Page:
The CFH gene is involved in the production of a protein called complement factor H that helps regulate inflammation in a branch of the immune system.
The Texas-based researchers said their study indicated as many as half of AMD cases in the elderly could be related to the gene variant.
Edwards, who is now the president of the Institute for Retina Research at Presbyterian Hospital of Dallas, noted that risk factors for AMD are similar to those for cardiovascular illness, including obesity, lack of exercise and smoking.
"There is an unexplained increased risk of cardiovascular mortality in people with AMD," he said. "This may actually go beyond eye disease ... those studies have to be done."
Pericak-Vance, director of the Duke Center for Human Genetics, said her study indicated that the gene variant could account for about 43 percent of the risk of developing AMD for older adults.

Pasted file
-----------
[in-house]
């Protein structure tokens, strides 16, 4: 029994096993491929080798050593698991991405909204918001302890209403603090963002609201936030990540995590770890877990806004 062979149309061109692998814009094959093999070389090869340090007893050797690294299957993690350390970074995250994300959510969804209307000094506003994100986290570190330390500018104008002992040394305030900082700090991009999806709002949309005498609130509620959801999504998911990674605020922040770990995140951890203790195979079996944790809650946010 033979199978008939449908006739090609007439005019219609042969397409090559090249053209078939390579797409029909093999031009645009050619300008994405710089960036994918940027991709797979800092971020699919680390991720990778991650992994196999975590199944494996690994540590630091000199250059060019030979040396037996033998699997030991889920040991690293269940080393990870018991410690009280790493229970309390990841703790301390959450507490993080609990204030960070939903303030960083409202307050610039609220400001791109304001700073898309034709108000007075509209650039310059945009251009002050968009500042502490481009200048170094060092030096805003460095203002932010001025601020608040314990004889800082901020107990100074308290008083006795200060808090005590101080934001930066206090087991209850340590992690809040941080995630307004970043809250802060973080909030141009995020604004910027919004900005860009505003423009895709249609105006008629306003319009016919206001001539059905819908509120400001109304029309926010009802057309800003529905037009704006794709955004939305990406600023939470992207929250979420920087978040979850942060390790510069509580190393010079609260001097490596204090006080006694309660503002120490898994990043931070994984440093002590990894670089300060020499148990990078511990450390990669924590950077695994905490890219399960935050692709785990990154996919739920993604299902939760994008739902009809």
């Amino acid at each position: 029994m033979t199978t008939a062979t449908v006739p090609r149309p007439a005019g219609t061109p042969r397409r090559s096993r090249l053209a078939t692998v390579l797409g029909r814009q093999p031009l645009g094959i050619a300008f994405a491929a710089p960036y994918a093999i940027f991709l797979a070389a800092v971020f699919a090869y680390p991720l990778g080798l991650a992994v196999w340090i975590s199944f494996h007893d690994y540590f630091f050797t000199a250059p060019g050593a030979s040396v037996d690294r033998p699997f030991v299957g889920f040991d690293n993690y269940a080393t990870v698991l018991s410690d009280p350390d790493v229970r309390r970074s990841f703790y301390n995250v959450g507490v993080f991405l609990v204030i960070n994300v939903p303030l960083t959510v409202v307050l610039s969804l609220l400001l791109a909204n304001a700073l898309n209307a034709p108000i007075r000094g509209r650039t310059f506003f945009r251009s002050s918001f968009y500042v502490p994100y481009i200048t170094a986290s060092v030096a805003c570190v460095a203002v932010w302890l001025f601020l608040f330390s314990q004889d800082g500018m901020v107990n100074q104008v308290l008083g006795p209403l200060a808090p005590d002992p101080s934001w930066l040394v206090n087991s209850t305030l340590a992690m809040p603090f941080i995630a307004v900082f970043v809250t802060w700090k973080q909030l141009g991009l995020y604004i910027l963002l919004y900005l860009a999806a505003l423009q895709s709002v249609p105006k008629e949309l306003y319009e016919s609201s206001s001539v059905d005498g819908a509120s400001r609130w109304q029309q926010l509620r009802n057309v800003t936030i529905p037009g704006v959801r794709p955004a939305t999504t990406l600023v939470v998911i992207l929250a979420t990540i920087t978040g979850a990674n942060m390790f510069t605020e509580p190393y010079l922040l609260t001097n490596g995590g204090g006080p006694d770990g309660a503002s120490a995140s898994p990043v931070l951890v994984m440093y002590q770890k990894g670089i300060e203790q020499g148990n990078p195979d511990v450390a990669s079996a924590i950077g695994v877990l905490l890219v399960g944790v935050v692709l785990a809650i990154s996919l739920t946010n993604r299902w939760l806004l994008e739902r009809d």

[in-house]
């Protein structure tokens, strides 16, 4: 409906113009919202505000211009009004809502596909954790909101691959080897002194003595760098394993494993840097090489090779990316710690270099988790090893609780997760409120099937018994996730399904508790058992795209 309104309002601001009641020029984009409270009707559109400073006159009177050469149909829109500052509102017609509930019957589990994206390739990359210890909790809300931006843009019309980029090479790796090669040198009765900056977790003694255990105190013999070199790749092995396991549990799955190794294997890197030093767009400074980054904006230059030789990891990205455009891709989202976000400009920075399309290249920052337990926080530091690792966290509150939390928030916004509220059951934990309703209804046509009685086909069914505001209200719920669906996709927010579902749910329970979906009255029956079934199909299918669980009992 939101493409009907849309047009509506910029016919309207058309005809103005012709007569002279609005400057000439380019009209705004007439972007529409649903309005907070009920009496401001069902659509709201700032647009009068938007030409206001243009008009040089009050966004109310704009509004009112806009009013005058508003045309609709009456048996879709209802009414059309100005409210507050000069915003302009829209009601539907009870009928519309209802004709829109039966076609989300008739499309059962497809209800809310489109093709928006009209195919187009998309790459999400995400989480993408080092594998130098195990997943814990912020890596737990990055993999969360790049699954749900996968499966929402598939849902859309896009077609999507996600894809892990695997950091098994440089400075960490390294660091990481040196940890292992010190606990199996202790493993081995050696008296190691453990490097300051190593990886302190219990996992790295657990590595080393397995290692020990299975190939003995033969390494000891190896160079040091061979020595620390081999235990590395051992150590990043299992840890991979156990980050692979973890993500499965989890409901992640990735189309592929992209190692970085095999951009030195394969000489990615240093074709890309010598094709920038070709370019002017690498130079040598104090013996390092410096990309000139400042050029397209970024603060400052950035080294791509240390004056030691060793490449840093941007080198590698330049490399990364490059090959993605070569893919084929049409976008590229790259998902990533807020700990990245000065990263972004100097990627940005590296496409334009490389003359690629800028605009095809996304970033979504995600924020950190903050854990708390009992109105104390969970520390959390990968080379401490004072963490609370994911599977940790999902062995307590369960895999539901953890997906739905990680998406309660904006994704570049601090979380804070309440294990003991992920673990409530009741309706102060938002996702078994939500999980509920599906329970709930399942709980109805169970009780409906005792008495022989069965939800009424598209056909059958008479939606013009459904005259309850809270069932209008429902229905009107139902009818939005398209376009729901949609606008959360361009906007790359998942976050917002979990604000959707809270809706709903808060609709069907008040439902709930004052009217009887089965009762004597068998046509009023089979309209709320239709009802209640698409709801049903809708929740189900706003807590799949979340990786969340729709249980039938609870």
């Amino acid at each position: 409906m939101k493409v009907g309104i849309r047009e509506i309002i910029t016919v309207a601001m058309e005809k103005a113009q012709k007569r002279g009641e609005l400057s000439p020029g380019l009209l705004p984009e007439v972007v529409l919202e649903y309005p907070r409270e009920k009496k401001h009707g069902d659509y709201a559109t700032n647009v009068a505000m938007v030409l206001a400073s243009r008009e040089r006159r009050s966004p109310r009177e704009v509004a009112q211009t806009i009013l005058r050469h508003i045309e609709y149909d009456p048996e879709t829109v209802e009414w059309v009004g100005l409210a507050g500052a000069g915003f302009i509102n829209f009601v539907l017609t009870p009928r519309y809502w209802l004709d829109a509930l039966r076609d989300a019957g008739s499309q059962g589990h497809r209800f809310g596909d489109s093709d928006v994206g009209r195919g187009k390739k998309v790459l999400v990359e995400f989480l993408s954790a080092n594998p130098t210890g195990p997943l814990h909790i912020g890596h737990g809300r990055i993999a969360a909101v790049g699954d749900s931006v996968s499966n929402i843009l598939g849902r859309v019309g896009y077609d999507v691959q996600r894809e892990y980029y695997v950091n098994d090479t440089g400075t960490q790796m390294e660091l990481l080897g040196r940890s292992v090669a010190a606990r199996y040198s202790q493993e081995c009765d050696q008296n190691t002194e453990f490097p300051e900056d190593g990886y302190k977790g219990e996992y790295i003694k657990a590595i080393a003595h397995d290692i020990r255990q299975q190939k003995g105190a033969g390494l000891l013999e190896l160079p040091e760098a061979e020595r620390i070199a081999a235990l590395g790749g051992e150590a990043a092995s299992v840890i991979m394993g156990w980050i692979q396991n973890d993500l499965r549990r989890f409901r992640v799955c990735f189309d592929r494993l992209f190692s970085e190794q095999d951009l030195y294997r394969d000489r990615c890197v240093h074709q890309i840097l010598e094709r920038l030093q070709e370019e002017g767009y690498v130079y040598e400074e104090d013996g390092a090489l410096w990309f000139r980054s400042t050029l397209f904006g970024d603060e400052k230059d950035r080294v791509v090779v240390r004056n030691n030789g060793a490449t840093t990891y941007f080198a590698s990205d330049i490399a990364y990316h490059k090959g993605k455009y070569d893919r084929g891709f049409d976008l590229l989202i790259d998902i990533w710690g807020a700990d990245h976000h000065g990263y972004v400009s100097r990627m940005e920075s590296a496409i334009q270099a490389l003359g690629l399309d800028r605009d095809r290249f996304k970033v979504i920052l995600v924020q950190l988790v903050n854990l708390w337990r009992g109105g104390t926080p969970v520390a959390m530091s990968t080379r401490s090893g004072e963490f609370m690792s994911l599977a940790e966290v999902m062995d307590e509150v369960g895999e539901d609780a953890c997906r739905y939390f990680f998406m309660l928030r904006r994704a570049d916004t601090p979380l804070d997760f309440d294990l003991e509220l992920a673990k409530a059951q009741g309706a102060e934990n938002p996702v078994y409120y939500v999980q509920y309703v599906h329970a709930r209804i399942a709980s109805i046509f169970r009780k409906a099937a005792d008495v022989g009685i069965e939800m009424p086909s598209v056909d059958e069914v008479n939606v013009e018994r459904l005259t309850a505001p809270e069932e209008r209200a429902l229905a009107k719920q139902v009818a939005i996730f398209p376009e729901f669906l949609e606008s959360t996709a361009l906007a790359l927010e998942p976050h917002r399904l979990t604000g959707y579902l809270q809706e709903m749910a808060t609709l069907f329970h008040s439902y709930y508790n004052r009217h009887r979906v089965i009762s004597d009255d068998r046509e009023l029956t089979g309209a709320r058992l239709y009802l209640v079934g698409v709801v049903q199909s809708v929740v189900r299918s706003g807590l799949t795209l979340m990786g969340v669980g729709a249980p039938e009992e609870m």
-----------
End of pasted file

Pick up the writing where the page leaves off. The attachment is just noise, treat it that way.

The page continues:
"This gene opens the door to a whole new understanding of the factors that contribute to this disease," she said in a statement. "The finding may ultimately lead to new methods for identifying those at high risk for macular degeneration and suggests new pathways for drug development."
Hoh, an assistant professor in the Department of Epidemiology and Public Health at Yale, reported that "Caucasian AMD patients are at least four times more likely to have one particular alteration in the CFH gene that produces a different form of the CFH protein, compared to individuals without the disease."
Dennis Schultz of Oregon Health and Science University, who two years ago identified a different gene involved in some cases of AMD, said the studies are an important finding, though not yet the whole story.
"It's complex, very difficult to understand, there are many genes involved and the environment plays a role as well," said Schultz, who was not part of the three study teams.
There are two forms of macular degeneration. The more common "dry" form progresses relatively slowly. The less common "wet" form, involving bleeding in the eye, can destroy vision rapidly. Both forms were associated with the CFH gene variation.